| NEW YORK
NEW YORK Aug 24 Best Buy founder
Richard Schulze has reached out to some of the retailer's top
shareholders and Wall Street analysts, hoping they will press
the company to allow his up to $8.8 billion buyout proposal to
move forward, sources familiar with the matter said.
Schulze's advisers at investment bank Credit Suisse and law
firm Shearman & Sterling LLP have reached out to investors
including Putnam Investment Management LLC and Fidelity
Management & Research Co, the sources said. Putnam and Fidelity
account for 11 percent of Best Buy.
Schulze's team has also reached out to at least half a dozen
analysts who publish research about Minnesota-based Best Buy,
the sources said.
The tactic comes as Schulze's team resumed negotiations with
the world's largest consumer electronics chain, after talks
broke down last weekend, other sources familiar with the
The company, Schulze's advisers and a representative for the
former Best Buy chairman declined comment, as did the two
Schulze, who owns 20.1 percent of Best Buy, needs the
board's approval before he can make a formal bid. A Minnesota
anti-takeover law prevents shareholders from launching a bid for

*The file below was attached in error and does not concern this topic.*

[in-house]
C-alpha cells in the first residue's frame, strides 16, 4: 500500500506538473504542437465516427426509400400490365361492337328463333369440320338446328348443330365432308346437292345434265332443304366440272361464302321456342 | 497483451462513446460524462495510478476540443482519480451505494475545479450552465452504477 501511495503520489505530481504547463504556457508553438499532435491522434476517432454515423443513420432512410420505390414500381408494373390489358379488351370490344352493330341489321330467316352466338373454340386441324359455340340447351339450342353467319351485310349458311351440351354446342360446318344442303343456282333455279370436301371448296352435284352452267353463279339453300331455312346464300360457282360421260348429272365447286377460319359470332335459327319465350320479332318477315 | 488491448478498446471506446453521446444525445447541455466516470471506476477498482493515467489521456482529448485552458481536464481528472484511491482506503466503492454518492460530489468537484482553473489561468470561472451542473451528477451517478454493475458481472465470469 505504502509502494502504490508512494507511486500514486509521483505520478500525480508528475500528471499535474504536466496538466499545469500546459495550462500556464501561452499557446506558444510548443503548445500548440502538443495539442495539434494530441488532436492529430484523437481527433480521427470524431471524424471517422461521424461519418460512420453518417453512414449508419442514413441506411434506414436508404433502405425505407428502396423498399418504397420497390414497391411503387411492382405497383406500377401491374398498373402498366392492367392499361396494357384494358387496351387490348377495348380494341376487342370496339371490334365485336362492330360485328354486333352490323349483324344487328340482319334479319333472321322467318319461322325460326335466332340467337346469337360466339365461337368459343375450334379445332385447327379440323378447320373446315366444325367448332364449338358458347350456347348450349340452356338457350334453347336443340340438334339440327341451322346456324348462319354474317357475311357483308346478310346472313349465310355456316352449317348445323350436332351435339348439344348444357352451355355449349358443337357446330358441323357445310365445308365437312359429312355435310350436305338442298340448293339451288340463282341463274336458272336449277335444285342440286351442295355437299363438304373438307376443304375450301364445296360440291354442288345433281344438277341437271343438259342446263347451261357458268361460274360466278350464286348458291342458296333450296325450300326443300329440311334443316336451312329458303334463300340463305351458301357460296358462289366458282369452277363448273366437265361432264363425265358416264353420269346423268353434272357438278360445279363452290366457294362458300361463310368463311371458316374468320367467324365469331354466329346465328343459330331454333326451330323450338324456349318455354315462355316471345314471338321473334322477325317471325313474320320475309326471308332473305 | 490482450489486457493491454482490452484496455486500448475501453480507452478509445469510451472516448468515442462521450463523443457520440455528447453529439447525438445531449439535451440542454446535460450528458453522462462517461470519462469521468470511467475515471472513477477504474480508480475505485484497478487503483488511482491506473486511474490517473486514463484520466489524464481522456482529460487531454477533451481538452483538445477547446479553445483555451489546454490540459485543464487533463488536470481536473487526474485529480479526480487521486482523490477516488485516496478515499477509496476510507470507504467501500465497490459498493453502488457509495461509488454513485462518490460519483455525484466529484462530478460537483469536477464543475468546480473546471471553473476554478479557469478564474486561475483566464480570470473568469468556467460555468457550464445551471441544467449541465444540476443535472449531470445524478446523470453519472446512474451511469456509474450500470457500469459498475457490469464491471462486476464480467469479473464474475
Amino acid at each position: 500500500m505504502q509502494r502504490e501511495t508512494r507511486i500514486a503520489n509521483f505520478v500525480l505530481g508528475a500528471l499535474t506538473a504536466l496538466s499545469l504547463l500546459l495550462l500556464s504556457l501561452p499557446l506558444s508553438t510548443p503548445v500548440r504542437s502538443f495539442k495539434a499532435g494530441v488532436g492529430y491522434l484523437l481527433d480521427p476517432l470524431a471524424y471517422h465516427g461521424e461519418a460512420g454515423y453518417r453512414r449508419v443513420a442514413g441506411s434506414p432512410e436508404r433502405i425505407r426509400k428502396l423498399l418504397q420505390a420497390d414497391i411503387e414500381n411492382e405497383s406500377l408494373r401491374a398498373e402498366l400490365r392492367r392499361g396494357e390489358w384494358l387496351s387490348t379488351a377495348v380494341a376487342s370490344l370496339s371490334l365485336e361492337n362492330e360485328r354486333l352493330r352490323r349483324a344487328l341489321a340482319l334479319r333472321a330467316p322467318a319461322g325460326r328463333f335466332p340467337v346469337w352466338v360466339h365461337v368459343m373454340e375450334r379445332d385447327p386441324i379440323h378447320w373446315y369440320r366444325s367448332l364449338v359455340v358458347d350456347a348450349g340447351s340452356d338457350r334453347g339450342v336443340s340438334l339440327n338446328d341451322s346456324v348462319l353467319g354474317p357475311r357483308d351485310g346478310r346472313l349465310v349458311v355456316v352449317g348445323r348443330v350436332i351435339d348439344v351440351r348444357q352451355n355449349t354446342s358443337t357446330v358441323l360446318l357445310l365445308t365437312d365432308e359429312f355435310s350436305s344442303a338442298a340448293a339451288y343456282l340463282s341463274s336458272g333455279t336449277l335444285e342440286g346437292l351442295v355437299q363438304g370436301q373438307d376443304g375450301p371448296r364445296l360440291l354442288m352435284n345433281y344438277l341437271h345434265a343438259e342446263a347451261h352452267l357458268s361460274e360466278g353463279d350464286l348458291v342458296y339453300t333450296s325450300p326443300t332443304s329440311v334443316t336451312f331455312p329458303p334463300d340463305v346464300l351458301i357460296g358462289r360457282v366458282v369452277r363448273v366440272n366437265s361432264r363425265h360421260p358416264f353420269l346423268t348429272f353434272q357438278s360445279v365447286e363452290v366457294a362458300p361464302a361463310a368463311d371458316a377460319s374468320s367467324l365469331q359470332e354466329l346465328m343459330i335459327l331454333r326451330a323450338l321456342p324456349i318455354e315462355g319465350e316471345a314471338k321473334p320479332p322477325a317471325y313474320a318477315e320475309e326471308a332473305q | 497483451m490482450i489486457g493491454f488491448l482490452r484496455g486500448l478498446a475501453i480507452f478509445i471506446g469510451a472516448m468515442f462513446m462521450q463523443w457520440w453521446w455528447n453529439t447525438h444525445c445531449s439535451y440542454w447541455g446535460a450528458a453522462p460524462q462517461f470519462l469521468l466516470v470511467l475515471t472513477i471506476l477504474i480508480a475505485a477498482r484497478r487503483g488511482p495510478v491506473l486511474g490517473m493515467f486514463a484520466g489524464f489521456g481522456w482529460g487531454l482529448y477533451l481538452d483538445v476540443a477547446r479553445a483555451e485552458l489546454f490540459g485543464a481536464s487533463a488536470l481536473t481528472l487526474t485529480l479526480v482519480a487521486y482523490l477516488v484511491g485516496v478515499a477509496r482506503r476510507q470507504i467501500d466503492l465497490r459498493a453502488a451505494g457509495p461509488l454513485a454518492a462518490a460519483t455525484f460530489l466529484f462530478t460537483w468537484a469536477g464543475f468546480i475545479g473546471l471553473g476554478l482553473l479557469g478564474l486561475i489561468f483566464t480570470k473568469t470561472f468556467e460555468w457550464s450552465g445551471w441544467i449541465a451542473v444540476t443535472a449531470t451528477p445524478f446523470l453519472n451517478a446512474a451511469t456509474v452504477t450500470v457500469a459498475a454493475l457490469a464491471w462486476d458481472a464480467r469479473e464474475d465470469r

a company for four years if they accumulate a stake without
prior board approval. That means Schulze cannot form a buyout
group with private equity firms or firm up financing for a
potential bid until the board gives a go-ahead.
Moreover, sources have said private equity firms want to be
able to do due diligence on the company - which is struggling
against competition from rivals such as Amazon.com Inc
and Wal-Mart Stores Inc - before they commit to a buyout
bid along with Schulze.
At this stage, Schulze's team is pitching analysts and
shareholders to put pressure on the company to at least open its
books to them, so that they can put together a firm bid for the
But some of the analysts who met with Schulze's advisers
were still hoping for more details of his plan. One analyst who
spoke with Schulze's advisers said he was not given "any
granularity on how they plan to get the deal done."
These analysts said they believed it was hard for anyone to
buy Best Buy. The company hired a new CEO on Monday and the
board may want to first give him time to craft a turnaround
Best Buy investors "are skeptical about a deal getting
done," said Wedbush analyst Michael Pachter, who decided against
taking a meeting with Schulze's advisers.
But dismal quarterly results from Best Buy earlier this week
could also add credence to Schulze's argument that value is
eroding by the day.
Two analysts said Schulze's original proposal of $24 to $26
a share for Best Buy could be more palatable now to investors.
Best Buy's shares closed down 3.9 percent at $17.31 on